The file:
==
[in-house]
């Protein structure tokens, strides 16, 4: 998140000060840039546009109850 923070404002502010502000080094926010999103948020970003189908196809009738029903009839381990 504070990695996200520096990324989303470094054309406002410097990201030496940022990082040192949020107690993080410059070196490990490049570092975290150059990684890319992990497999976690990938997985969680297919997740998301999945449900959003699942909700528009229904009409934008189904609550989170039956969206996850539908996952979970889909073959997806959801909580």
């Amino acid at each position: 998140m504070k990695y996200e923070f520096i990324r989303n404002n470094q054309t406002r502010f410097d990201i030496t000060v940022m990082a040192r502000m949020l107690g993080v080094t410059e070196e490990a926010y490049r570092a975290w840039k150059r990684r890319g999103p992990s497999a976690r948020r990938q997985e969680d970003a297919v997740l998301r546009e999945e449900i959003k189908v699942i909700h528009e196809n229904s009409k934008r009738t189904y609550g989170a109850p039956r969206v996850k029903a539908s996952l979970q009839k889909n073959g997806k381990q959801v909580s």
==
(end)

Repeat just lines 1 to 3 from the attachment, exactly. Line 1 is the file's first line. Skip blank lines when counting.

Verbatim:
[in-house]
């Protein structure tokens, strides 16, 4: 998140000060840039546009109850 923070404002502010502000080094926010999103948020970003189908196809009738029903009839381990 504070990695996200520096990324989303470094054309406002410097990201030496940022990082040192949020107690993080410059070196490990490049570092975290150059990684890319992990497999976690990938997985969680297919997740998301999945449900959003699942909700528009229904009409934008189904609550989170039956969206996850539908996952979970889909073959997806959801909580």
């Amino acid at each position: 998140m504070k990695y996200e923070f520096i990324r989303n404002n470094q054309t406002r502010f410097d990201i030496t000060v940022m990082a040192r502000m949020l107690g993080v080094t410059e070196e490990a926010y490049r570092a975290w840039k150059r990684r890319g999103p992990s497999a976690r948020r990938q997985e969680d970003a297919v997740l998301r546009e999945e449900i959003k189908v699942i909700h528009e196809n229904s009409k934008r009738t189904y609550g989170a109850p039956r969206v996850k029903a539908s996952l979970q009839k889909n073959g997806k381990q959801v909580s």